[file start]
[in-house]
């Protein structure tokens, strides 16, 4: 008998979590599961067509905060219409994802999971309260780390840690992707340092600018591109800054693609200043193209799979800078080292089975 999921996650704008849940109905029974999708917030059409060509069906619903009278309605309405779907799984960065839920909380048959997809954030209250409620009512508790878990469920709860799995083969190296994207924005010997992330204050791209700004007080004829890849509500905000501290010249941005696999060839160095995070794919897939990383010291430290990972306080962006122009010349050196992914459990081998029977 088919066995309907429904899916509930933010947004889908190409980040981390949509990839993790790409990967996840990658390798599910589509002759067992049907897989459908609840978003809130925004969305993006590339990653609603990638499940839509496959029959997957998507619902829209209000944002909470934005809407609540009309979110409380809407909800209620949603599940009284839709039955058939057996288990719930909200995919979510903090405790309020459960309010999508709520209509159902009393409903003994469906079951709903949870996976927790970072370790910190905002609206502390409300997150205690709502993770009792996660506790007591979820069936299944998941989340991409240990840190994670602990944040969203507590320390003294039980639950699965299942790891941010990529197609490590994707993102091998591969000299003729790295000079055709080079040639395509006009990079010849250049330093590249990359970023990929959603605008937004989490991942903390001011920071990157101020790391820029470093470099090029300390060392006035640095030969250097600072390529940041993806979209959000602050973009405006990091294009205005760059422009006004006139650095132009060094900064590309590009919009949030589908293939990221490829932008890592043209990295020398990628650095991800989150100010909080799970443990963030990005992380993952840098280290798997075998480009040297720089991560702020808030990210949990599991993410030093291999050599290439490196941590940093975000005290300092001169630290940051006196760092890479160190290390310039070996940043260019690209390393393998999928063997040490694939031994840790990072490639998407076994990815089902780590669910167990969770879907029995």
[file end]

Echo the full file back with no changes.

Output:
[in-house]
């Protein structure tokens, strides 16, 4: 008998979590599961067509905060219409994802999971309260780390840690992707340092600018591109800054693609200043193209799979800078080292089975 999921996650704008849940109905029974999708917030059409060509069906619903009278309605309405779907799984960065839920909380048959997809954030209250409620009512508790878990469920709860799995083969190296994207924005010997992330204050791209700004007080004829890849509500905000501290010249941005696999060839160095995070794919897939990383010291430290990972306080962006122009010349050196992914459990081998029977 088919066995309907429904899916509930933010947004889908190409980040981390949509990839993790790409990967996840990658390798599910589509002759067992049907897989459908609840978003809130925004969305993006590339990653609603990638499940839509496959029959997957998507619902829209209000944002909470934005809407609540009309979110409380809407909800209620949603599940009284839709039955058939057996288990719930909200995919979510903090405790309020459960309010999508709520209509159902009393409903003994469906079951709903949870996976927790970072370790910190905002609206502390409300997150205690709502993770009792996660506790007591979820069936299944998941989340991409240990840190994670602990944040969203507590320390003294039980639950699965299942790891941010990529197609490590994707993102091998591969000299003729790295000079055709080079040639395509006009990079010849250049330093590249990359970023990929959603605008937004989490991942903390001011920071990157101020790391820029470093470099090029300390060392006035640095030969250097600072390529940041993806979209959000602050973009405006990091294009205005760059422009006004006139650095132009060094900064590309590009919009949030589908293939990221490829932008890592043209990295020398990628650095991800989150100010909080799970443990963030990005992380993952840098280290798997075998480009040297720089991560702020808030990210949990599991993410030093291999050599290439490196941590940093975000005290300092001169630290940051006196760092890479160190290390310039070996940043260019690209390393393998999928063997040490694939031994840790990072490639998407076994990815089902780590669910167990969770879907029995």